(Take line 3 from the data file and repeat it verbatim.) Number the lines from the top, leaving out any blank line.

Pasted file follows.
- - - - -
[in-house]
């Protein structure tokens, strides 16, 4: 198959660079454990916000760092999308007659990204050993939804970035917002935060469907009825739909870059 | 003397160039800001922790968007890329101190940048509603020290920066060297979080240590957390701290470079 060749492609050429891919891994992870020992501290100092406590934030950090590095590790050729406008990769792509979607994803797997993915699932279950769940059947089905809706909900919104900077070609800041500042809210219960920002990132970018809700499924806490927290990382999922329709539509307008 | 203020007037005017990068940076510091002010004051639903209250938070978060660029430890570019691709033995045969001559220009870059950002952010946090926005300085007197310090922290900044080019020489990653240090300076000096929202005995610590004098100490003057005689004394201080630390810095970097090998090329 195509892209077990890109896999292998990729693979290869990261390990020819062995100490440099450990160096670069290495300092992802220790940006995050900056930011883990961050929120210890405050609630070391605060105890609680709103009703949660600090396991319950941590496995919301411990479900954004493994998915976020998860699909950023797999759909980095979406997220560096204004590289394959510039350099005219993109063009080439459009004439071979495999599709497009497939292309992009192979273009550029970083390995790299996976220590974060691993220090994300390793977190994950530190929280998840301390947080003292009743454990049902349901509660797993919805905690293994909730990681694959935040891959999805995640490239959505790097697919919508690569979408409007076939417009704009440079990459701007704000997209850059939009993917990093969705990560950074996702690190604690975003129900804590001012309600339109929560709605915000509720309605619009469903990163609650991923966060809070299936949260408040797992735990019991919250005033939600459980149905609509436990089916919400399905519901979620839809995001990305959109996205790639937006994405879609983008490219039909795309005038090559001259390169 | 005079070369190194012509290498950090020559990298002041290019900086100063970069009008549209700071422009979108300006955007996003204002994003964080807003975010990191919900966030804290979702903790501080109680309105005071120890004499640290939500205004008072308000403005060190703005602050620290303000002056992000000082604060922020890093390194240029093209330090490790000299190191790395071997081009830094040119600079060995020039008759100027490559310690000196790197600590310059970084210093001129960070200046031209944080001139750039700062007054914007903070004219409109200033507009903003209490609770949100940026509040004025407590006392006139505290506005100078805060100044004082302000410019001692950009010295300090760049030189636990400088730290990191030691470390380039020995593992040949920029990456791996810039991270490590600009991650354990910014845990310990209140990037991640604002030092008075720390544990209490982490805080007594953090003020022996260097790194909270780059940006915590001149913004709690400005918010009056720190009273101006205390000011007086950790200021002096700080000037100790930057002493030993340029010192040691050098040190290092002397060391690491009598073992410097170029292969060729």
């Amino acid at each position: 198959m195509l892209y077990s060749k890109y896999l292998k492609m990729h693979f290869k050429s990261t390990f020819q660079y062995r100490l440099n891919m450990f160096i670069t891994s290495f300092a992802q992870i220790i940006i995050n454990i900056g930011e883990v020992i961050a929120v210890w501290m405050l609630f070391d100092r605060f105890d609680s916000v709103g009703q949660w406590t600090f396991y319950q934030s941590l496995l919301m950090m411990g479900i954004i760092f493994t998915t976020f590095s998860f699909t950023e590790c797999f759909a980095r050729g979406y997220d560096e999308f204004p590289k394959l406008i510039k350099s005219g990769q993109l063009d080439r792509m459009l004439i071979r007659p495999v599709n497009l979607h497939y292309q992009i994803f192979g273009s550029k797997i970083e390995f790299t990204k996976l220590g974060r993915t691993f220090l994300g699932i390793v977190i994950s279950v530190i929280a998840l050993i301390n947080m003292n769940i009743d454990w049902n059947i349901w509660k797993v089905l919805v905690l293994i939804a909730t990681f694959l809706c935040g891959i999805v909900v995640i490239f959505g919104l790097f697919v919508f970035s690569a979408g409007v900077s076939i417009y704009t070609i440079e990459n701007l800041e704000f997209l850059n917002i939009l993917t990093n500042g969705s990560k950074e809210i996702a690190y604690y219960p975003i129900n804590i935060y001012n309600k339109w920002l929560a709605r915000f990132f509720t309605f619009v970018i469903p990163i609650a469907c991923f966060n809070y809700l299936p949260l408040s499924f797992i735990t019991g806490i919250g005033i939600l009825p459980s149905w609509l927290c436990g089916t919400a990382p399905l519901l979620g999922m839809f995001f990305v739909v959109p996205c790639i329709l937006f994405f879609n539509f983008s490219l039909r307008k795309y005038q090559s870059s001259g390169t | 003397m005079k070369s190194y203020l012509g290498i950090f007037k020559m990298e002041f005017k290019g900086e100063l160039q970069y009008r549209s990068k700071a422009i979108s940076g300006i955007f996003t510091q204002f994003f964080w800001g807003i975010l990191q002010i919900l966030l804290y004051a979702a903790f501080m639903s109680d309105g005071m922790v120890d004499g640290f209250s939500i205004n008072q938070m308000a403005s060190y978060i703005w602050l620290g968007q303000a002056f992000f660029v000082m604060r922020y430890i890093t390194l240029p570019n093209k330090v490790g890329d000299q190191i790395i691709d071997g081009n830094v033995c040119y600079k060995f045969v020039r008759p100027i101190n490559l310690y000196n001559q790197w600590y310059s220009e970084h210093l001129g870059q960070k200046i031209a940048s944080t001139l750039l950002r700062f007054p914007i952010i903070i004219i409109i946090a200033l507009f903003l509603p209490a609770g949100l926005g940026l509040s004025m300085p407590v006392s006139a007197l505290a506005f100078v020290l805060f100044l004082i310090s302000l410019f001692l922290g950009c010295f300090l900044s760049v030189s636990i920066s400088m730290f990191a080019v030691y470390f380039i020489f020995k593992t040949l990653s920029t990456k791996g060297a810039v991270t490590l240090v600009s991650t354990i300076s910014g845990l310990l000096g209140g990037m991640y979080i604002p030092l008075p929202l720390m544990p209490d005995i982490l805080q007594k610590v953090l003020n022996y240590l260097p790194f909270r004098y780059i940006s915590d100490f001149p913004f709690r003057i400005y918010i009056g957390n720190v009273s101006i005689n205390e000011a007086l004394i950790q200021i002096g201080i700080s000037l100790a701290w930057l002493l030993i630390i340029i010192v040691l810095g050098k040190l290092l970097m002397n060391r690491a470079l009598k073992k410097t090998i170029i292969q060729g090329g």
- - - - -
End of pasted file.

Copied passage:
């Amino acid at each position: 198959m195509l892209y077990s060749k890109y896999l292998k492609m990729h693979f290869k050429s990261t390990f020819q660079y062995r100490l440099n891919m450990f160096i670069t891994s290495f300092a992802q992870i220790i940006i995050n454990i900056g930011e883990v020992i961050a929120v210890w501290m405050l609630f070391d100092r605060f105890d609680s916000v709103g009703q949660w406590t600090f396991y319950q934030s941590l496995l919301m950090m411990g479900i954004i760092f493994t998915t976020f590095s998860f699909t950023e590790c797999f759909a980095r050729g979406y997220d560096e999308f204004p590289k394959l406008i510039k350099s005219g990769q993109l063009d080439r792509m459009l004439i071979r007659p495999v599709n497009l979607h497939y292309q992009i994803f192979g273009s550029k797997i970083e390995f790299t990204k996976l220590g974060r993915t691993f220090l994300g699932i390793v977190i994950s279950v530190i929280a998840l050993i301390n947080m003292n769940i009743d454990w049902n059947i349901w509660k797993v089905l919805v905690l293994i939804a909730t990681f694959l809706c935040g891959i999805v909900v995640i490239f959505g919104l790097f697919v919508f970035s690569a979408g409007v900077s076939i417009y704009t070609i440079e990459n701007l800041e704000f997209l850059n917002i939009l993917t990093n500042g969705s990560k950074e809210i996702a690190y604690y219960p975003i129900n804590i935060y001012n309600k339109w920002l929560a709605r915000f990132f509720t309605f619009v970018i469903p990163i609650a469907c991923f966060n809070y809700l299936p949260l408040s499924f797992i735990t019991g806490i919250g005033i939600l009825p459980s149905w609509l927290c436990g089916t919400a990382p399905l519901l979620g999922m839809f995001f990305v739909v959109p996205c790639i329709l937006f994405f879609n539509f983008s490219l039909r307008k795309y005038q090559s870059s001259g390169t | 003397m005079k070369s190194y203020l012509g290498i950090f007037k020559m990298e002041f005017k290019g900086e100063l160039q970069y009008r549209s990068k700071a422009i979108s940076g300006i955007f996003t510091q204002f994003f964080w800001g807003i975010l990191q002010i919900l966030l804290y004051a979702a903790f501080m639903s109680d309105g005071m922790v120890d004499g640290f209250s939500i205004n008072q938070m308000a403005s060190y978060i703005w602050l620290g968007q303000a002056f992000f660029v000082m604060r922020y430890i890093t390194l240029p570019n093209k330090v490790g890329d000299q190191i790395i691709d071997g081009n830094v033995c040119y600079k060995f045969v020039r008759p100027i101190n490559l310690y000196n001559q790197w600590y310059s220009e970084h210093l001129g870059q960070k200046i031209a940048s944080t001139l750039l950002r700062f007054p914007i952010i903070i004219i409109i946090a200033l507009f903003l509603p209490a609770g949100l926005g940026l509040s004025m300085p407590v006392s006139a007197l505290a506005f100078v020290l805060f100044l004082i310090s302000l410019f001692l922290g950009c010295f300090l900044s760049v030189s636990i920066s400088m730290f990191a080019v030691y470390f380039i020489f020995k593992t040949l990653s920029t990456k791996g060297a810039v991270t490590l240090v600009s991650t354990i300076s910014g845990l310990l000096g209140g990037m991640y979080i604002p030092l008075p929202l720390m544990p209490d005995i982490l805080q007594k610590v953090l003020n022996y240590l260097p790194f909270r004098y780059i940006s915590d100490f001149p913004f709690r003057i400005y918010i009056g957390n720190v009273s101006i005689n205390e000011a007086l004394i950790q200021i002096g201080i700080s000037l100790a701290w930057l002493l030993i630390i340029i010192v040691l810095g050098k040190l290092l970097m002397n060391r690491a470079l009598k073992k410097t090998i170029i292969q060729g090329g």